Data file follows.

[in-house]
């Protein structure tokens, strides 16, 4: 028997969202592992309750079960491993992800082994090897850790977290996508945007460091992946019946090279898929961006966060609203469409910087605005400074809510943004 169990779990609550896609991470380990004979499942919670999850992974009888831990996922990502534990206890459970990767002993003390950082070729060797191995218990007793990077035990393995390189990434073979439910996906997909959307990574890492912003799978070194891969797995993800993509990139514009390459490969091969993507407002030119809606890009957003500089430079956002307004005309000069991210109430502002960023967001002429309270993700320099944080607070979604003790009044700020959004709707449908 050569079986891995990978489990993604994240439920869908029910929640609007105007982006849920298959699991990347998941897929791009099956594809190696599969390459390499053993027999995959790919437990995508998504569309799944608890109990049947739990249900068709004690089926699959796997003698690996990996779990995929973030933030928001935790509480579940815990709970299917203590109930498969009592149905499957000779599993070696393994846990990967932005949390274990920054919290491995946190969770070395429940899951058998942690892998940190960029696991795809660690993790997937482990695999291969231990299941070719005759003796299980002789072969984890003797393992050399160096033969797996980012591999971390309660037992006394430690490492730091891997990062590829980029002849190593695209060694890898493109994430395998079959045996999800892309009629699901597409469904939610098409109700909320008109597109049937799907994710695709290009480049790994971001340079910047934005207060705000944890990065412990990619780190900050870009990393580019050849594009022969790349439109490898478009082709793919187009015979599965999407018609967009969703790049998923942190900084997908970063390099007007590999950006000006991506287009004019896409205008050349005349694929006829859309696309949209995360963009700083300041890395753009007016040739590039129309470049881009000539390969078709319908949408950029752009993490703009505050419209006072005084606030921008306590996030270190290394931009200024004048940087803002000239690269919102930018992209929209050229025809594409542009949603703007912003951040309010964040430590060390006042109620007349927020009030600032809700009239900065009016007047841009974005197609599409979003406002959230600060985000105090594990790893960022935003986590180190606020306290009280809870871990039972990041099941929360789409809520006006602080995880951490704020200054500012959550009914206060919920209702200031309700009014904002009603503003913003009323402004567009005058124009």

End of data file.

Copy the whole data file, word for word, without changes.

[in-house]
């Protein structure tokens, strides 16, 4: 028997969202592992309750079960491993992800082994090897850790977290996508945007460091992946019946090279898929961006966060609203469409910087605005400074809510943004 169990779990609550896609991470380990004979499942919670999850992974009888831990996922990502534990206890459970990767002993003390950082070729060797191995218990007793990077035990393995390189990434073979439910996906997909959307990574890492912003799978070194891969797995993800993509990139514009390459490969091969993507407002030119809606890009957003500089430079956002307004005309000069991210109430502002960023967001002429309270993700320099944080607070979604003790009044700020959004709707449908 050569079986891995990978489990993604994240439920869908029910929640609007105007982006849920298959699991990347998941897929791009099956594809190696599969390459390499053993027999995959790919437990995508998504569309799944608890109990049947739990249900068709004690089926699959796997003698690996990996779990995929973030933030928001935790509480579940815990709970299917203590109930498969009592149905499957000779599993070696393994846990990967932005949390274990920054919290491995946190969770070395429940899951058998942690892998940190960029696991795809660690993790997937482990695999291969231990299941070719005759003796299980002789072969984890003797393992050399160096033969797996980012591999971390309660037992006394430690490492730091891997990062590829980029002849190593695209060694890898493109994430395998079959045996999800892309009629699901597409469904939610098409109700909320008109597109049937799907994710695709290009480049790994971001340079910047934005207060705000944890990065412990990619780190900050870009990393580019050849594009022969790349439109490898478009082709793919187009015979599965999407018609967009969703790049998923942190900084997908970063390099007007590999950006000006991506287009004019896409205008050349005349694929006829859309696309949209995360963009700083300041890395753009007016040739590039129309470049881009000539390969078709319908949408950029752009993490703009505050419209006072005084606030921008306590996030270190290394931009200024004048940087803002000239690269919102930018992209929209050229025809594409542009949603703007912003951040309010964040430590060390006042109620007349927020009030600032809700009239900065009016007047841009974005197609599409979003406002959230600060985000105090594990790893960022935003986590180190606020306290009280809870871990039972990041099941929360789409809520006006602080995880951490704020200054500012959550009914206060919920209702200031309700009014904002009603503003913003009323402004567009005058124009």